Where can the oil price go from here?

These long-term structural factors form the foundation of our view on oil. However, it is worth noting that in the short-term there is likely to be little support for oil from other areas of the world. OPEC’s stated ceiling for production of some 30 million barrels per day (mbpd) was breached throughout August at an average rate of 32.3 mbpd – nearly 2 mbpd higher than a year earlier. This was largely driven by strong production in Saudi Arabia and Iraq.

The Saudis are still striving to gain market share, whilst the unblocking of infrastructure bottlenecks is supporting growth in Iraq. Added to this is the likelihood that Iran increases production over the coming twelve to eighteen months as sanctions are lifted. These factors are all important as OPEC is trying to stem the growth of non-OPEC production, particularly out of North America.

This requires prices to remain lower for an extended period and therefore there is no reason for OPEC to cut production until there is a larger supply response elsewhere. As yet, we have only seen the global majors delaying high cost, long lead time projects, such as those located in deepwater, which will only impact the supply and demand balance in several years’ time.

Unfortunately for OPEC, any price fall-induced cut to shale production would likely prove only temporary. The ongoing continuous improvement in extraction efficiencies would meanwhile further lower shale operators’ breakeven price. Production would then ramp up again to consistently undermine oil’s medium to long-term achievable price levels.

2 thoughts on “Why the price of oil has “changed for a generation””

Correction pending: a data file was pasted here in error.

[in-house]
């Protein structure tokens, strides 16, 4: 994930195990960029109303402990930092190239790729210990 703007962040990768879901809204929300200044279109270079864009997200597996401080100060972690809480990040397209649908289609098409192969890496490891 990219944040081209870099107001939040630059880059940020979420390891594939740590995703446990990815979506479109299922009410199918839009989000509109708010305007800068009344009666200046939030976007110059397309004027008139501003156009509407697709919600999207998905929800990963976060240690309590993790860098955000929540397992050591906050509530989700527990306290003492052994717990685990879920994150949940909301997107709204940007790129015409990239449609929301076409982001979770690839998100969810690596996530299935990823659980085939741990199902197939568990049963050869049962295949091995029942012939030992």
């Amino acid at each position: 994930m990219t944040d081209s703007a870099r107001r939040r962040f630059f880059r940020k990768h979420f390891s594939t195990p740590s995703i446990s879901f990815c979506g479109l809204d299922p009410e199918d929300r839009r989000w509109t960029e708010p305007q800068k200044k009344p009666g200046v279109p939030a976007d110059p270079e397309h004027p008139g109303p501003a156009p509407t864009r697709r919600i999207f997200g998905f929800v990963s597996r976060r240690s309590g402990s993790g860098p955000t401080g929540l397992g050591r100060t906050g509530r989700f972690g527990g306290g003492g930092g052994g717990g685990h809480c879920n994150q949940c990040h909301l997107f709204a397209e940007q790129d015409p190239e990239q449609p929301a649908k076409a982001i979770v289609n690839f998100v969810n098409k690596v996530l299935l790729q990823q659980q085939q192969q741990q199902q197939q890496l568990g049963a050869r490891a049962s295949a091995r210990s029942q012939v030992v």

1. Jive Bunny says:

    This is predicated upon the assumption that the Saudi’s will tolerate North American LTO indefinitely. They can simply up the supply as has already been seen from the OPEC ceiling breach in order to drive the price lower, even sub $36 to put the frackers out of business and then pick up the spare demand being careful not to allow the price too high for fear of new companies moving in and opening up the fracking rigs again. The Saudi’s can produce at sub $20 per barrel so $36 is nothing to them. LTO extraction costs can never fall as low as the saudi’s simply because LTYO is indeed much more difficult to extract and will always cost more.

  2. David Lilley says:

    I agree with Chris Taylor of Neptune’s view. Goldman recently predicted $20 per BBL when two years ago they thought it would go to $200 per BBL. Hooray if you are an oil importing country but not good news if you are one of the parasite gulf states and terrible news if you are a non gulf state OPEC member like Nigeria. And an intellectual blow to the “PEAK OIL” end of the world folk.